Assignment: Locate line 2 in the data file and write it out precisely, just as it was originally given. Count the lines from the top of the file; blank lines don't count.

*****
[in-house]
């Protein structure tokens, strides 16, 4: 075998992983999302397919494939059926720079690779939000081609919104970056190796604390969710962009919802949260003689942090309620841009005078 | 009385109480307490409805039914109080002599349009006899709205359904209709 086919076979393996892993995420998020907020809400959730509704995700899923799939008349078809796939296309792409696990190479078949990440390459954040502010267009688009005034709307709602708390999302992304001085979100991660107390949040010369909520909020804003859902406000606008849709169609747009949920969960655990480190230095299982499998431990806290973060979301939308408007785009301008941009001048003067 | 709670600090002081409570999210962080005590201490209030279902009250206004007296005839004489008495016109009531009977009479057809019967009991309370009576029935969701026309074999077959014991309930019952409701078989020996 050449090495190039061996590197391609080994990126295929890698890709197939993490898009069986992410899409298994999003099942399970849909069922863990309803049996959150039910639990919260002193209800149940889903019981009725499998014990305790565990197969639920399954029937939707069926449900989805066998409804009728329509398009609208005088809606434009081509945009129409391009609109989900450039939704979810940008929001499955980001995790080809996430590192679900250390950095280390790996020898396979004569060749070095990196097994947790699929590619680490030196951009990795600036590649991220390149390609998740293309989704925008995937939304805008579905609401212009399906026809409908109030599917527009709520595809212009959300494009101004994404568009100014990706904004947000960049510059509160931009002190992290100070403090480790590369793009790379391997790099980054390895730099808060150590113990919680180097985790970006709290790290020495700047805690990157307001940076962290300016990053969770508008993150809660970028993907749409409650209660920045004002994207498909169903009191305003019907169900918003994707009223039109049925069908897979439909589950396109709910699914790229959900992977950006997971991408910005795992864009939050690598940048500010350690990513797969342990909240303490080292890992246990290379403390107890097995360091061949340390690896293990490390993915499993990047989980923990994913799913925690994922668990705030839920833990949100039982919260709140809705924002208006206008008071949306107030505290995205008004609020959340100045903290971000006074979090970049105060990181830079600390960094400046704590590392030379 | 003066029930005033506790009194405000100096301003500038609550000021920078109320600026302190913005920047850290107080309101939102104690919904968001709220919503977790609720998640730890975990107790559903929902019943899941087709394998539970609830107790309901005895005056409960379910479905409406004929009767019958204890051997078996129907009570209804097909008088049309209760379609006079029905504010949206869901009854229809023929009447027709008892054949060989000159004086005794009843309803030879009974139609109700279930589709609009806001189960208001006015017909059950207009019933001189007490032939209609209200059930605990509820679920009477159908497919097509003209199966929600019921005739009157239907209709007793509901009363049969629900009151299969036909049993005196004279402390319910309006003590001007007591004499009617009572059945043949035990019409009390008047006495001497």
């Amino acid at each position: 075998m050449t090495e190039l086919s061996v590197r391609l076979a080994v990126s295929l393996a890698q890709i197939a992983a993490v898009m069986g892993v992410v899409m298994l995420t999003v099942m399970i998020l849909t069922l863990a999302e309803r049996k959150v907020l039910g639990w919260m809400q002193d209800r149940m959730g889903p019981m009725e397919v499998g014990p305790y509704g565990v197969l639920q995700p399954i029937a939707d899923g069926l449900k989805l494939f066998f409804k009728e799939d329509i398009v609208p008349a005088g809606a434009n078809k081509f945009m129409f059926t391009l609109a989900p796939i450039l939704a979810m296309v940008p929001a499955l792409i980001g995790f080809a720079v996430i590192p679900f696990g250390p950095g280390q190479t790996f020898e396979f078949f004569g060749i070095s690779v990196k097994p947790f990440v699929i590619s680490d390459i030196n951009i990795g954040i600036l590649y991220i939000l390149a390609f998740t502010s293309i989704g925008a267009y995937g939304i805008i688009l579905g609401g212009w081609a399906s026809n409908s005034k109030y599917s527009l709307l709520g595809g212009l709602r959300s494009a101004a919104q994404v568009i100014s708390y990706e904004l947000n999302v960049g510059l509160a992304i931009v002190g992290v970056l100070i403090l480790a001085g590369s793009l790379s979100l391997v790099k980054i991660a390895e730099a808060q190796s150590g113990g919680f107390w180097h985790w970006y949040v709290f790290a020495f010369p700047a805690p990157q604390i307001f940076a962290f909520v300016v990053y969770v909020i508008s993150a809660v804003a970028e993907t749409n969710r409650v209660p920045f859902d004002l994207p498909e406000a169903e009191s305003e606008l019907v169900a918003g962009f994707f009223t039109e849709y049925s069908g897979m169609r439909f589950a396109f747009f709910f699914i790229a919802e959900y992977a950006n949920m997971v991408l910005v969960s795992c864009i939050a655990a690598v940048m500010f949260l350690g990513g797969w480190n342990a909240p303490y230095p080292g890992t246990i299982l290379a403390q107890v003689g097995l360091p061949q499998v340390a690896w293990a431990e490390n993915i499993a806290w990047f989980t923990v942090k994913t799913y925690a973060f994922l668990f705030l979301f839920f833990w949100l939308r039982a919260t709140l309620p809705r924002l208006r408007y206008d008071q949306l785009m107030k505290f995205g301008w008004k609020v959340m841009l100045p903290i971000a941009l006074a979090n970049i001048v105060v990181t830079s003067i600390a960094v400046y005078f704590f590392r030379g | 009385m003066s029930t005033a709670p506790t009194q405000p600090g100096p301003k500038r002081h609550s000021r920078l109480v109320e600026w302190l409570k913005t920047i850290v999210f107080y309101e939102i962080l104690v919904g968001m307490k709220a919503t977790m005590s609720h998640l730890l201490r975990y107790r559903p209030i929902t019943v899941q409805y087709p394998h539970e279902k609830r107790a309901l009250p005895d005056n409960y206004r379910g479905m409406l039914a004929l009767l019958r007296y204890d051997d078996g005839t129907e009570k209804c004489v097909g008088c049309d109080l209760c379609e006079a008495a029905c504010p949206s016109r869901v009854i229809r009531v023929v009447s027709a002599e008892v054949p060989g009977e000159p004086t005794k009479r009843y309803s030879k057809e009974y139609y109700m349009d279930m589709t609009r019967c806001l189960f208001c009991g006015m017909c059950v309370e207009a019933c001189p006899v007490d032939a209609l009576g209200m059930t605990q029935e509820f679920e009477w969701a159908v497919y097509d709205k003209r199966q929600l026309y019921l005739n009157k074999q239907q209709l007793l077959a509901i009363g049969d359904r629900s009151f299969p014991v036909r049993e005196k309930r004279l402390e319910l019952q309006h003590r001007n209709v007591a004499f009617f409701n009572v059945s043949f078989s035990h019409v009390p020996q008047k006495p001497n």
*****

């Protein structure tokens, strides 16, 4: 075998992983999302397919494939059926720079690779939000081609919104970056190796604390969710962009919802949260003689942090309620841009005078 | 009385109480307490409805039914109080002599349009006899709205359904209709 086919076979393996892993995420998020907020809400959730509704995700899923799939008349078809796939296309792409696990190479078949990440390459954040502010267009688009005034709307709602708390999302992304001085979100991660107390949040010369909520909020804003859902406000606008849709169609747009949920969960655990480190230095299982499998431990806290973060979301939308408007785009301008941009001048003067 | 709670600090002081409570999210962080005590201490209030279902009250206004007296005839004489008495016109009531009977009479057809019967009991309370009576029935969701026309074999077959014991309930019952409701078989020996 050449090495190039061996590197391609080994990126295929890698890709197939993490898009069986992410899409298994999003099942399970849909069922863990309803049996959150039910639990919260002193209800149940889903019981009725499998014990305790565990197969639920399954029937939707069926449900989805066998409804009728329509398009609208005088809606434009081509945009129409391009609109989900450039939704979810940008929001499955980001995790080809996430590192679900250390950095280390790996020898396979004569060749070095990196097994947790699929590619680490030196951009990795600036590649991220390149390609998740293309989704925008995937939304805008579905609401212009399906026809409908109030599917527009709520595809212009959300494009101004994404568009100014990706904004947000960049510059509160931009002190992290100070403090480790590369793009790379391997790099980054390895730099808060150590113990919680180097985790970006709290790290020495700047805690990157307001940076962290300016990053969770508008993150809660970028993907749409409650209660920045004002994207498909169903009191305003019907169900918003994707009223039109049925069908897979439909589950396109709910699914790229959900992977950006997971991408910005795992864009939050690598940048500010350690990513797969342990909240303490080292890992246990290379403390107890097995360091061949340390690896293990490390993915499993990047989980923990994913799913925690994922668990705030839920833990949100039982919260709140809705924002208006206008008071949306107030505290995205008004609020959340100045903290971000006074979090970049105060990181830079600390960094400046704590590392030379 | 003066029930005033506790009194405000100096301003500038609550000021920078109320600026302190913005920047850290107080309101939102104690919904968001709220919503977790609720998640730890975990107790559903929902019943899941087709394998539970609830107790309901005895005056409960379910479905409406004929009767019958204890051997078996129907009570209804097909008088049309209760379609006079029905504010949206869901009854229809023929009447027709008892054949060989000159004086005794009843309803030879009974139609109700279930589709609009806001189960208001006015017909059950207009019933001189007490032939209609209200059930605990509820679920009477159908497919097509003209199966929600019921005739009157239907209709007793509901009363049969629900009151299969036909049993005196004279402390319910309006003590001007007591004499009617009572059945043949035990019409009390008047006495001497």